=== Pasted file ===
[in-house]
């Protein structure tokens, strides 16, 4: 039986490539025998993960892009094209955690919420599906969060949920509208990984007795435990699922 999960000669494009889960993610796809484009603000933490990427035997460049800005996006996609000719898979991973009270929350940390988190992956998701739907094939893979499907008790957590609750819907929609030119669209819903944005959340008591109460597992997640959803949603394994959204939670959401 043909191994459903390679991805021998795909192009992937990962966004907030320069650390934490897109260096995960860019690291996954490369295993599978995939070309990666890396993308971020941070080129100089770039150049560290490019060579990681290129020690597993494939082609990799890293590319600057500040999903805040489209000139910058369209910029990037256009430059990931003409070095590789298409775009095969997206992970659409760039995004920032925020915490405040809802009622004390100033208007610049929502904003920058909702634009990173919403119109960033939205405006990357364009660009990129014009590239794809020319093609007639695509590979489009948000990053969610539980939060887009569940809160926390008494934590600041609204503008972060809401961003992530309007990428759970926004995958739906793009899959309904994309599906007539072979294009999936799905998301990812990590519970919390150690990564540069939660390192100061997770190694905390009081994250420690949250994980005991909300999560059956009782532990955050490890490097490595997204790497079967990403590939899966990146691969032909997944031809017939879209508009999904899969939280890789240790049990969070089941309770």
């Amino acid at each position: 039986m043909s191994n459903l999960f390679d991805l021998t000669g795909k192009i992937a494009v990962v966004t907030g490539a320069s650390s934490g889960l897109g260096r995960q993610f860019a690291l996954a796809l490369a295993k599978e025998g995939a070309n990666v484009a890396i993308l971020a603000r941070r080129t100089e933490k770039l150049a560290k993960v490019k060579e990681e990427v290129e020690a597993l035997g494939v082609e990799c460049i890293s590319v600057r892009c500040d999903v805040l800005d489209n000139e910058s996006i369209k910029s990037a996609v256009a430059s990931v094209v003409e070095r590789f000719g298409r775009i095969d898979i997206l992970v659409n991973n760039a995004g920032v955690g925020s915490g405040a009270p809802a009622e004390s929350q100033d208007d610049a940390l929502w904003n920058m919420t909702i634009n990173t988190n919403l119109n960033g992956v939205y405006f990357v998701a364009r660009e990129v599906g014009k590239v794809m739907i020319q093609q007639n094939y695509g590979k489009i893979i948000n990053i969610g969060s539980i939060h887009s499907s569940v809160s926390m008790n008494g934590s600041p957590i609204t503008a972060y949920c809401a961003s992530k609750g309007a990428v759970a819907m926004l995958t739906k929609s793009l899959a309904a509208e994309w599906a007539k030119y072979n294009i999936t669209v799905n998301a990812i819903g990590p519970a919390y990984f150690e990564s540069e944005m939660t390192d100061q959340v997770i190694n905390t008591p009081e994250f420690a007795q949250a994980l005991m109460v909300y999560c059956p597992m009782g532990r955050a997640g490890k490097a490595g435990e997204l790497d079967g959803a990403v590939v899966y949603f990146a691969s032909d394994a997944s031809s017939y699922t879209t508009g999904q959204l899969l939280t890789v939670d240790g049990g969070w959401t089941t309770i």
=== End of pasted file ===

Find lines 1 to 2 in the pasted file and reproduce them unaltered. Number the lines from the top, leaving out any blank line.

[in-house]
């Protein structure tokens, strides 16, 4: 039986490539025998993960892009094209955690919420599906969060949920509208990984007795435990699922 999960000669494009889960993610796809484009603000933490990427035997460049800005996006996609000719898979991973009270929350940390988190992956998701739907094939893979499907008790957590609750819907929609030119669209819903944005959340008591109460597992997640959803949603394994959204939670959401 043909191994459903390679991805021998795909192009992937990962966004907030320069650390934490897109260096995960860019690291996954490369295993599978995939070309990666890396993308971020941070080129100089770039150049560290490019060579990681290129020690597993494939082609990799890293590319600057500040999903805040489209000139910058369209910029990037256009430059990931003409070095590789298409775009095969997206992970659409760039995004920032925020915490405040809802009622004390100033208007610049929502904003920058909702634009990173919403119109960033939205405006990357364009660009990129014009590239794809020319093609007639695509590979489009948000990053969610539980939060887009569940809160926390008494934590600041609204503008972060809401961003992530309007990428759970926004995958739906793009899959309904994309599906007539072979294009999936799905998301990812990590519970919390150690990564540069939660390192100061997770190694905390009081994250420690949250994980005991909300999560059956009782532990955050490890490097490595997204790497079967990403590939899966990146691969032909997944031809017939879209508009999904899969939280890789240790049990969070089941309770």